When brilliant FBI agent Kendra Donovan stumbles back in time and finds herself in a 19th century English castle under threat from a vicious serial killer, she scrambles to solve the case before it takes her life—200 years before she was even born.
Beautiful and brilliant, Kendra Donovan is a rising star at the FBI. Yet her path to professional success hits a speed bump during a disastrous raid where half her team is murdered, a mole in the FBI is uncovered and she herself is severely wounded. As soon as she recovers, she goes rogue and travels to England to assassinate the man responsible for the deaths of her teammates.
While fleeing from an unexpected assassin herself, Kendra escapes into a stairwell that promises sanctuary but when she stumbles out again, she is in the same place - Aldrich Castle - but in a different time: 1815, to be exact.
Mistaken for a lady's maid hired to help with weekend guests, Kendra is forced to quickly adapt to the time period until she can figure out how she got there; and, more importantly, how to get back home. However, after the body of a young girl is found on the extensive grounds of the county estate, she starts to feel there's some purpose to her bizarre circumstances. Stripped of her twenty-first century tools, Kendra must use her wits alone in order to unmask a cunning madman.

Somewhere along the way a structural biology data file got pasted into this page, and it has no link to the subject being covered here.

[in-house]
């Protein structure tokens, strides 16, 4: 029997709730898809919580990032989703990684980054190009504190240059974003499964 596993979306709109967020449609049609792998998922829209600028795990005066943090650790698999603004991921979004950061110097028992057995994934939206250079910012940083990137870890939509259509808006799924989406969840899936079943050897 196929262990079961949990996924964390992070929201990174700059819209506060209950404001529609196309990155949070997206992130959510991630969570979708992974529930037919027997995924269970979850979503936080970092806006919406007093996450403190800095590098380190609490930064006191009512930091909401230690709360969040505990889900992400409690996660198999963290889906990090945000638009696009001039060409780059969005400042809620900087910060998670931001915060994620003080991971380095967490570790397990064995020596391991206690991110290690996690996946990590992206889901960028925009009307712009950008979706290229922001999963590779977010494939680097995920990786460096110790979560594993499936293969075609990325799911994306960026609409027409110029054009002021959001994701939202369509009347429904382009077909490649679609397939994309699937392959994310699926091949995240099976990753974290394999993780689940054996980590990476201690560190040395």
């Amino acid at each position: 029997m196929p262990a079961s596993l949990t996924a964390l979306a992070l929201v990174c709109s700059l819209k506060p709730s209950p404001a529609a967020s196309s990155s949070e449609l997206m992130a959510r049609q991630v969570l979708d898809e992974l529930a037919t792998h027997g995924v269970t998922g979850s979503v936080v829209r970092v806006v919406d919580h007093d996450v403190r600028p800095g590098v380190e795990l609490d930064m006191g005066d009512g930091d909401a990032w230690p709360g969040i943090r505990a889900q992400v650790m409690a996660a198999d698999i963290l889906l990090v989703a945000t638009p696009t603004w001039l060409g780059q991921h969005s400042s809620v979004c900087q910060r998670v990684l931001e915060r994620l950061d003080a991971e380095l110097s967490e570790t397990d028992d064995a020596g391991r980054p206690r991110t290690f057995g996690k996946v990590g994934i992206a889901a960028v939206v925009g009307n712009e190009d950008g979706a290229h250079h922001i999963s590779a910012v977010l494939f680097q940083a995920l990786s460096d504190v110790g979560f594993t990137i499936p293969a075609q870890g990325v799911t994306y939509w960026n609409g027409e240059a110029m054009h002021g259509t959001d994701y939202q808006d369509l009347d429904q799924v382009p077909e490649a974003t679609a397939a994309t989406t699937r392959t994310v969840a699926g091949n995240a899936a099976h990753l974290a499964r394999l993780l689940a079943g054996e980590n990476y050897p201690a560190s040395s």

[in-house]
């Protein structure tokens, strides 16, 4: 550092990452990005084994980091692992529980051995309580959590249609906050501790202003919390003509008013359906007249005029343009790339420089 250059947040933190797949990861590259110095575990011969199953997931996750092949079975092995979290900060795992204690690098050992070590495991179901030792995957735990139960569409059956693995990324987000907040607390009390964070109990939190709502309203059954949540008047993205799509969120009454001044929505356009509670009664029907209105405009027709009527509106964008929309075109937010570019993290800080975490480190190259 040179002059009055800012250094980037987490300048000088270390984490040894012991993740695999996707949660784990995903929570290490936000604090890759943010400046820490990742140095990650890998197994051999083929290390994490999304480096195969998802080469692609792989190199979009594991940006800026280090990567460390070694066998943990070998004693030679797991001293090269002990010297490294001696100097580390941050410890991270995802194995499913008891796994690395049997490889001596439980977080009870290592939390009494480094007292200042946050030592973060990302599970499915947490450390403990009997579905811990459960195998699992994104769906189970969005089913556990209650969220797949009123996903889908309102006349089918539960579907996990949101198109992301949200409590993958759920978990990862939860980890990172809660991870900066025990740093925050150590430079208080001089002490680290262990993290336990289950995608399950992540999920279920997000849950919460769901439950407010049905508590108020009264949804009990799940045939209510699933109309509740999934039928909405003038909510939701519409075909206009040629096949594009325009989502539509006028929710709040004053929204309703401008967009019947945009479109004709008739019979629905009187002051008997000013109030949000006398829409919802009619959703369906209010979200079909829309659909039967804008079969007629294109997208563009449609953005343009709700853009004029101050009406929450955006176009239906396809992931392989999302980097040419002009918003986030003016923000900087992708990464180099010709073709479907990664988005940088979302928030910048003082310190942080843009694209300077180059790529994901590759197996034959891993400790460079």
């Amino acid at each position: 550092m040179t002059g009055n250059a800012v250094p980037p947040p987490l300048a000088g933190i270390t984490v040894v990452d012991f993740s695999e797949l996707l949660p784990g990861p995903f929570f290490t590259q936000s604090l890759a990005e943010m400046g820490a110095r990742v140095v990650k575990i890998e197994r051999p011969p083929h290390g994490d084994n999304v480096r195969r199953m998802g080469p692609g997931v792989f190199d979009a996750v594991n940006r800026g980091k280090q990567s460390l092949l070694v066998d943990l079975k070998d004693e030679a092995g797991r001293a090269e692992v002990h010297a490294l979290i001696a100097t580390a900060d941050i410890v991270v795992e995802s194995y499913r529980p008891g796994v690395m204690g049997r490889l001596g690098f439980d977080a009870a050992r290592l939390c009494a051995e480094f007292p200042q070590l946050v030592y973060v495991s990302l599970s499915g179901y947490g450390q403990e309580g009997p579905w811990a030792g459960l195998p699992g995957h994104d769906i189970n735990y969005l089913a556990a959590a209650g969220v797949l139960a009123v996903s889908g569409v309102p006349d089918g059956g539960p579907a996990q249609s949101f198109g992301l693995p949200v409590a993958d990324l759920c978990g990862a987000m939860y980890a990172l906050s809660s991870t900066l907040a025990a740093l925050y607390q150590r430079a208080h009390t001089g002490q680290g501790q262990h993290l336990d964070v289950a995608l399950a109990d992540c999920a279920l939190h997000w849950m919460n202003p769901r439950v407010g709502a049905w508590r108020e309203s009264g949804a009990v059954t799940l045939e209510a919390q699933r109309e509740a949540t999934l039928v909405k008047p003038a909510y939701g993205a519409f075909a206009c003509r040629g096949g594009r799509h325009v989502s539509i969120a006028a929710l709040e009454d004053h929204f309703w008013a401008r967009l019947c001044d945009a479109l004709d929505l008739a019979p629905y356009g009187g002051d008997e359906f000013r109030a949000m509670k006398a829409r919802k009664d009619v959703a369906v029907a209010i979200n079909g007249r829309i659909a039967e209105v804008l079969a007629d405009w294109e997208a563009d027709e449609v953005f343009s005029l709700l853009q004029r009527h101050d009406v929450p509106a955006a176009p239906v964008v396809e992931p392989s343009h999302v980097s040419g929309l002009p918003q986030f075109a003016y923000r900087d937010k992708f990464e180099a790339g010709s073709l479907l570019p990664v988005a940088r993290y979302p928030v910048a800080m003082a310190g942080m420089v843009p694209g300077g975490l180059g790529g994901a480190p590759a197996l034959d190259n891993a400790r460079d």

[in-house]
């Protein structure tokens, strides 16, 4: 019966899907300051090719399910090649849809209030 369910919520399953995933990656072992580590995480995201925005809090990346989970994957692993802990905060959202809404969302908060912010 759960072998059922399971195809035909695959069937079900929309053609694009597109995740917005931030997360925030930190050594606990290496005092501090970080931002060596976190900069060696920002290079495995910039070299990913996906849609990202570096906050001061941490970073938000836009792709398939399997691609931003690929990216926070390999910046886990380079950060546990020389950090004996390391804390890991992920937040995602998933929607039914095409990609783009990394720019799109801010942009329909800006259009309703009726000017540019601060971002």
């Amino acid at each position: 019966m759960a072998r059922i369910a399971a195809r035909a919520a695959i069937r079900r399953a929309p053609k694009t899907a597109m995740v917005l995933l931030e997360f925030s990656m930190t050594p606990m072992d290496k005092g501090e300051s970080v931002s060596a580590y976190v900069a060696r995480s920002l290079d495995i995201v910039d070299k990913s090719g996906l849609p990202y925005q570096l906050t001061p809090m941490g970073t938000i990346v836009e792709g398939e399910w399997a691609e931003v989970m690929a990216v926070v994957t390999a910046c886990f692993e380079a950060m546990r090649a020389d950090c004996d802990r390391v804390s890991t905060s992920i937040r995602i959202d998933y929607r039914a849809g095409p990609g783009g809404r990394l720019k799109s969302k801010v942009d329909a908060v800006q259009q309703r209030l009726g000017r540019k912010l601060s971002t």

McElwain's disappointing debut boasts an unusual heroine, 26-year-old FBI special agent Kendra Donovan, who's literally a wunderkind, having been part of an experimental super-babies program to see if genetic engineering could create smarter humans. In the present day, Kendra has been tracking a major-league terrorist, Vlad Balakirev, a "KGB agent turned merchant of death." Her work on the Balakirev case gets her a spot on the final takedown in a Brooklyn warehouse, which is expected also to net his more respectable secret ally, Sir Jeremy Greene. But the operation goes south after one of her team proves to be a traitor. Kendra later vows to take Greene out, but her attempt on his life is preempted by another. When she flees, she's somehow transported to 1815 England where her insights into serial killers prove useful. Unfortunately, McElwain doesn't make the psychology of an independent woman trapped in a very different era convincing.